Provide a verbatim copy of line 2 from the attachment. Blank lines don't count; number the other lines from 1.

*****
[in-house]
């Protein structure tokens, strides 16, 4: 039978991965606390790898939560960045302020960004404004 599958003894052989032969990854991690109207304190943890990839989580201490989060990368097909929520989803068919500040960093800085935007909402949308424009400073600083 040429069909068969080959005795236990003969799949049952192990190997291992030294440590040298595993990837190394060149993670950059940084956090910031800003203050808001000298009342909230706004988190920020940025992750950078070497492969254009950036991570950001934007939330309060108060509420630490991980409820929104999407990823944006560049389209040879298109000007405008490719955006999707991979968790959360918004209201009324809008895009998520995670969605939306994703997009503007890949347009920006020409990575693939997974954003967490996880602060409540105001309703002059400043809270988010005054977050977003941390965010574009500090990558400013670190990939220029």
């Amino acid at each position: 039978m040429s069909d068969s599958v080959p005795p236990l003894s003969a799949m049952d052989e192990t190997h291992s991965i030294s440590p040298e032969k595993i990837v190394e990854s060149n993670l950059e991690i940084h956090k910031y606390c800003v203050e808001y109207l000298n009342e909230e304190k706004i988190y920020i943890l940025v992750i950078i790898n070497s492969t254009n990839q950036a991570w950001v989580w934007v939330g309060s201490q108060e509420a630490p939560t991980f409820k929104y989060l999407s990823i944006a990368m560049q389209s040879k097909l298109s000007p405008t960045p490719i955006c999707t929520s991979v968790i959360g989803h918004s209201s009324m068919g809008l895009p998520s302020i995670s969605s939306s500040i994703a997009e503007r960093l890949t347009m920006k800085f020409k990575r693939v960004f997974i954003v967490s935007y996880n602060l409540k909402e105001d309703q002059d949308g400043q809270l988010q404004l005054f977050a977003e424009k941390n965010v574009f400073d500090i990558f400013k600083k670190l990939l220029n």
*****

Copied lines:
């Protein structure tokens, strides 16, 4: 039978991965606390790898939560960045302020960004404004 599958003894052989032969990854991690109207304190943890990839989580201490989060990368097909929520989803068919500040960093800085935007909402949308424009400073600083 040429069909068969080959005795236990003969799949049952192990190997291992030294440590040298595993990837190394060149993670950059940084956090910031800003203050808001000298009342909230706004988190920020940025992750950078070497492969254009950036991570950001934007939330309060108060509420630490991980409820929104999407990823944006560049389209040879298109000007405008490719955006999707991979968790959360918004209201009324809008895009998520995670969605939306994703997009503007890949347009920006020409990575693939997974954003967490996880602060409540105001309703002059400043809270988010005054977050977003941390965010574009500090990558400013670190990939220029």